As a Mexican casual dining chain based in New England — a region better known for lobster and clam chowder — Margaritas Mexican Restaurant represents something of an anomaly.

Its locations are anomalies, too. The chain doesn’t have a “cookie cutter” box that serves as the design prototype, said Hugo Marin, Margaritas’ president and CEO. “Every single one of our restaurants is different, so throughout the years, we’ve adapted the design of each restaurant based on what the building was. We’ve had some that are three stories on a river. There’s a two story restaurant that’s in an old house.”

While these different structures make each Margaritas location unique, all of the chain’s stores share some common design elements and ideas. These recently got an update thanks to a redesign of the chain’s Waltham, Mass., location.

This project, a complete gutting that was completed in just 30 days, has created an environment that the chain believes will appeal more to younger diners while helping the restaurant get noticed from passers-by, Marin said.


One of the most obvious changes is in the floor plan. Multiple interior walls were torn down, giving the space a much more open feel. “Instead of...a separate dining room and a separate lounge, we wanted to have a little more openness, where we feel people want to be today. People want to be seen in the restaurant, they don’t want to be hidden,” says Marin.

In addition to creating a more lively energetic space, the more open plan should catch the eye of street and foot traffic, he said. The Waltham store has several exterior windows and a very lively lounge. In the previous design, the lounge wasn’t visible from the outside. Now, with the interior walls gone, people passing by can see the activity inside.

The lounge was also upgraded using the new design. The black and white tiles run in a mosaic pattern down the side of the bar and a few feet out onto the floor, while large, copper-colored metal panels cover the ceiling. The two combine to give the space a fun, contemporary look that appeals to young adult diners, Marin says.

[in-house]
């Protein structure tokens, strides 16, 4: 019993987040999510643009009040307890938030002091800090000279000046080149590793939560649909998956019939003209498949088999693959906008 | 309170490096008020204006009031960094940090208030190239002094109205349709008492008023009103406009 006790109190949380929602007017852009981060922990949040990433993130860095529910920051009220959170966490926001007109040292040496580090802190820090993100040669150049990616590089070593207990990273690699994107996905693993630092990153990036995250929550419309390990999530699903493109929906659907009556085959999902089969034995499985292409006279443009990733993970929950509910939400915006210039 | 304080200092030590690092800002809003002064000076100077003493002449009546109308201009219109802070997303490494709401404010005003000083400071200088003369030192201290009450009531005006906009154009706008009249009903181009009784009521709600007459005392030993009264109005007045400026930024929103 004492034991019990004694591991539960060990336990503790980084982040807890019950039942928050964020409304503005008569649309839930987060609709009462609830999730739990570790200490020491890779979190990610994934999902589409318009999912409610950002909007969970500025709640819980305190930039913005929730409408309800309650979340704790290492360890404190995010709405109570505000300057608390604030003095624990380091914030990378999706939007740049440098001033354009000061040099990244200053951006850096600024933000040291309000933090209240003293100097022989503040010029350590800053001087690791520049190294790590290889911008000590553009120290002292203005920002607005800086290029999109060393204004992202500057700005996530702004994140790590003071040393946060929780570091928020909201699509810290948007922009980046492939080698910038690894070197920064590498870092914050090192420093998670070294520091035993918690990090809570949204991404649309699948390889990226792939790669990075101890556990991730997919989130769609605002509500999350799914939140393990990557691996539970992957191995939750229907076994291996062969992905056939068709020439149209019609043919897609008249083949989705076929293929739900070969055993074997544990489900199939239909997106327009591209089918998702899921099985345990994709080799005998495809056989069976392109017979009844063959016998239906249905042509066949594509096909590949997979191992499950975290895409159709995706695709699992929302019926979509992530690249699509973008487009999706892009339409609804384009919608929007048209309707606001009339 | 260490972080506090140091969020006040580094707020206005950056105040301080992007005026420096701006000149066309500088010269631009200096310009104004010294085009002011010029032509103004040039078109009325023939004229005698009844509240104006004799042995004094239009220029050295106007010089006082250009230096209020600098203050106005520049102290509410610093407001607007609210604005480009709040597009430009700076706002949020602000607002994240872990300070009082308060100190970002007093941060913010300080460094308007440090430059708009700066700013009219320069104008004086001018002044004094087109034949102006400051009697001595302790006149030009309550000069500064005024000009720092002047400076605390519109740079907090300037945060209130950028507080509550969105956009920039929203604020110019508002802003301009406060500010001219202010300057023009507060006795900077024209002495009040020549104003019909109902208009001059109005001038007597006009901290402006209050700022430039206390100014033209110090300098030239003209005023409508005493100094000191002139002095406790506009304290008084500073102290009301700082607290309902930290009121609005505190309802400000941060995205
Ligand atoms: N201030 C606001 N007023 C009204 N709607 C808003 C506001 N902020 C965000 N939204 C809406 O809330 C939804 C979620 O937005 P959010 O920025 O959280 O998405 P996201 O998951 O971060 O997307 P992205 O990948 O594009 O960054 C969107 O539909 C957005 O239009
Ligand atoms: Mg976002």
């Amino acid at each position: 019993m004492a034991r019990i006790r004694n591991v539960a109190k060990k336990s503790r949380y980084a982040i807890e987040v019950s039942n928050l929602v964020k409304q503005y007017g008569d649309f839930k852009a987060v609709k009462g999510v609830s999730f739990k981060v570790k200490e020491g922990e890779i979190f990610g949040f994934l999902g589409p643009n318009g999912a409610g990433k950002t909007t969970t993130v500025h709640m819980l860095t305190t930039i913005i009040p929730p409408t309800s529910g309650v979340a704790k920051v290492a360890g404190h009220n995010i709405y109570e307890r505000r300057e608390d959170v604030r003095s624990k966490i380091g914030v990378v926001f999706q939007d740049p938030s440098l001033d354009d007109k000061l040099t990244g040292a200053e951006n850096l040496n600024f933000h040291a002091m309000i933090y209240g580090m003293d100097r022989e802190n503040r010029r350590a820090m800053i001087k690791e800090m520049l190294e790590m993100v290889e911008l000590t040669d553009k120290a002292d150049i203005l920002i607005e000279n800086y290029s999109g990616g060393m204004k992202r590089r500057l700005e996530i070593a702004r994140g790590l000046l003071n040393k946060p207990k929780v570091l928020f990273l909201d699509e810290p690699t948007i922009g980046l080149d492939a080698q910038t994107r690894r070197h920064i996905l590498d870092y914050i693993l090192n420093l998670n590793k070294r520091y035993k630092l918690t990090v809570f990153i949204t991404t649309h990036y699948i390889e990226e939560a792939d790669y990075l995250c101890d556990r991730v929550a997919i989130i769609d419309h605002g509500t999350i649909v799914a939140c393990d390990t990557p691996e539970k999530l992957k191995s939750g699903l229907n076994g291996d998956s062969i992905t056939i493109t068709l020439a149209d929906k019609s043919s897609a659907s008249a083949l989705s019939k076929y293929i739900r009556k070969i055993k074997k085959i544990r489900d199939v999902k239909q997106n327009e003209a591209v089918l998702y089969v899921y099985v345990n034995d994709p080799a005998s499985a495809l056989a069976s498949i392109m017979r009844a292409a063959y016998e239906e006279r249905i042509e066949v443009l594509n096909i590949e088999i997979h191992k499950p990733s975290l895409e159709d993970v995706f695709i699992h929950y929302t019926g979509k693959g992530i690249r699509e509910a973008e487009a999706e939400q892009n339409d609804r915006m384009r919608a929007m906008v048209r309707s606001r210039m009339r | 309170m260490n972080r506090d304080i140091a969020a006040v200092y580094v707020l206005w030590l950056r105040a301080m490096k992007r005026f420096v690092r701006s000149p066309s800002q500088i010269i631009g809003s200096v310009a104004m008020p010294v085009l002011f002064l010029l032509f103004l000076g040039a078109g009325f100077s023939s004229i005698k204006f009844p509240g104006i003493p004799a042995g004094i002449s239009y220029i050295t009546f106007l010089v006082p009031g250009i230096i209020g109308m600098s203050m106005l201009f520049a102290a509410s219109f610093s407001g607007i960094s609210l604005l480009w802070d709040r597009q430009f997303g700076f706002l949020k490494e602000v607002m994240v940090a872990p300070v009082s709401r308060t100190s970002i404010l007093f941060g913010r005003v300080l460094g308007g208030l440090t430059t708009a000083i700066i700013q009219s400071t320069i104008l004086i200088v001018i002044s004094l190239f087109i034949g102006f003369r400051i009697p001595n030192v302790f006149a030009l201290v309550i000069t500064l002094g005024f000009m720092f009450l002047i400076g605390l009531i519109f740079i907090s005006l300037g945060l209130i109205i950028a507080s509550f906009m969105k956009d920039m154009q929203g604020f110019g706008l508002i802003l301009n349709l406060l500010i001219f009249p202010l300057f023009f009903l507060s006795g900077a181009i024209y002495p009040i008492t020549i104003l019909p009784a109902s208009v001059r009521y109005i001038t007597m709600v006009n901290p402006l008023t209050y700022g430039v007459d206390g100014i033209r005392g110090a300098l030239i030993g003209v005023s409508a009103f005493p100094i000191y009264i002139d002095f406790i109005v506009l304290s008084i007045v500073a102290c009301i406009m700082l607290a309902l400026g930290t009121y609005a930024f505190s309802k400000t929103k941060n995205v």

The lounge isn’t the only part of the restaurant that’s designed to grab people’s attention. This new store also places a bigger emphasis on its artwork, which Margaritas sources from craftsmen in Mexico.

The restaurant’s new color palette emphasizes earth tones, moving away from its bright pastels of the past. Art pieces naturally stand out more against these colors. What’s more, this store has fewer pieces, but ones that are more dramatic, like a six-foot plaster lizard sculpture that’s bolted to the wall, and large statues of Incan warriors.


“Our approach was a little bit less is more. So we have some bigger pieces that jump out. It’s [received good] feedback from our guests,” Marin says.

The chain made a number of more subtle changes to the design, as well. The new store uses parquet-style wood laminate flooring, which is more affordable and durable than real wood, Marin said. It also has parquet walnut tables, which are custom-made by the company’s in-house construction team. Other tables, also made by the team, have a mosaic tile surface using tile imported from Mexico — a material that is both cost-effective and adds a level of authenticity to the store.

With this new location opened only a few weeks, the company is now evaluating the redesign. Elements that will almost certainly be brought to new stores include the new mosaic tiles and the parquet wood laminate. Others, like the earth-tone walls, are under consideration, Marin said.

“It’s a work in progress. Our renovation was more of a testing ground. We’re just wrapping it up, [and] now we’re going through the post-renovation to determine what we liked, what we didn’t like and what we’d do differently.”